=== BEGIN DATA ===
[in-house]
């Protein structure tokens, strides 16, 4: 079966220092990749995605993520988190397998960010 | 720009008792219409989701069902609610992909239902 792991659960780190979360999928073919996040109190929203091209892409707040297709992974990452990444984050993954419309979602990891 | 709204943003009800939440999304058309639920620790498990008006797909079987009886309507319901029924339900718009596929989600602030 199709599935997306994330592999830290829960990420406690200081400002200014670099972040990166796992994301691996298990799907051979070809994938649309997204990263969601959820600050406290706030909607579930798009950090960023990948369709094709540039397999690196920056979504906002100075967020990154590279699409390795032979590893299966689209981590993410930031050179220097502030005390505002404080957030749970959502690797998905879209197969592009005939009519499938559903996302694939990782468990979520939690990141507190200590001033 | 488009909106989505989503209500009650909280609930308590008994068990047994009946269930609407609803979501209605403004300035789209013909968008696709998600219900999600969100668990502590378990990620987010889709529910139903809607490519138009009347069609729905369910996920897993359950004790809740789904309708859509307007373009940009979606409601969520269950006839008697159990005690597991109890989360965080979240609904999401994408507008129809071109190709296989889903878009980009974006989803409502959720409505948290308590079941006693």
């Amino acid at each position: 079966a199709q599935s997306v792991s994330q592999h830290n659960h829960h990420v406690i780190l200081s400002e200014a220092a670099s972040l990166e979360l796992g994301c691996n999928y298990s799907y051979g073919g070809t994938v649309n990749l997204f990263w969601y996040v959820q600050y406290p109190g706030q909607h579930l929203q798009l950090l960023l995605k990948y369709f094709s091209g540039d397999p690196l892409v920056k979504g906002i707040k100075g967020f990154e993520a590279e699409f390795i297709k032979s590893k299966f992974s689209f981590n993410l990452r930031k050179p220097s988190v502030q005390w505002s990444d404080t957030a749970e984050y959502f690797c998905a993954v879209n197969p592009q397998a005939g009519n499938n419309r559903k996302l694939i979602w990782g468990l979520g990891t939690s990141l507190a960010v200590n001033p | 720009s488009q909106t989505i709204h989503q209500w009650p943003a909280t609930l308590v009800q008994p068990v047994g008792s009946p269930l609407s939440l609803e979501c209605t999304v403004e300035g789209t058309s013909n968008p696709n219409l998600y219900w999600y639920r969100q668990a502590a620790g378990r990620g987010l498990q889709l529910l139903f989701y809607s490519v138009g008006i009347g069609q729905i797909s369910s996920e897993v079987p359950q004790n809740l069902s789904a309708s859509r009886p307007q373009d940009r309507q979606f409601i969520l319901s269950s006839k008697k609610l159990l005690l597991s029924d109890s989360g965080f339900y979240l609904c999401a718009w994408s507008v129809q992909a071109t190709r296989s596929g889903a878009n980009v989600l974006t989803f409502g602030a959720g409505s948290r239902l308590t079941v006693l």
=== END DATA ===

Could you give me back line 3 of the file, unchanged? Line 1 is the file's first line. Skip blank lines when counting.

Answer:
């Amino acid at each position: 079966a199709q599935s997306v792991s994330q592999h830290n659960h829960h990420v406690i780190l200081s400002e200014a220092a670099s972040l990166e979360l796992g994301c691996n999928y298990s799907y051979g073919g070809t994938v649309n990749l997204f990263w969601y996040v959820q600050y406290p109190g706030q909607h579930l929203q798009l950090l960023l995605k990948y369709f094709s091209g540039d397999p690196l892409v920056k979504g906002i707040k100075g967020f990154e993520a590279e699409f390795i297709k032979s590893k299966f992974s689209f981590n993410l990452r930031k050179p220097s988190v502030q005390w505002s990444d404080t957030a749970e984050y959502f690797c998905a993954v879209n197969p592009q397998a005939g009519n499938n419309r559903k996302l694939i979602w990782g468990l979520g990891t939690s990141l507190a960010v200590n001033p | 720009s488009q909106t989505i709204h989503q209500w009650p943003a909280t609930l308590v009800q008994p068990v047994g008792s009946p269930l609407s939440l609803e979501c209605t999304v403004e300035g789209t058309s013909n968008p696709n219409l998600y219900w999600y639920r969100q668990a502590a620790g378990r990620g987010l498990q889709l529910l139903f989701y809607s490519v138009g008006i009347g069609q729905i797909s369910s996920e897993v079987p359950q004790n809740l069902s789904a309708s859509r009886p307007q373009d940009r309507q979606f409601i969520l319901s269950s006839k008697k609610l159990l005690l597991s029924d109890s989360g965080f339900y979240l609904c999401a718009w994408s507008v129809q992909a071109t190709r296989s596929g889903a878009n980009v989600l974006t989803f409502g602030a959720g409505s948290r239902l308590t079941v006693l």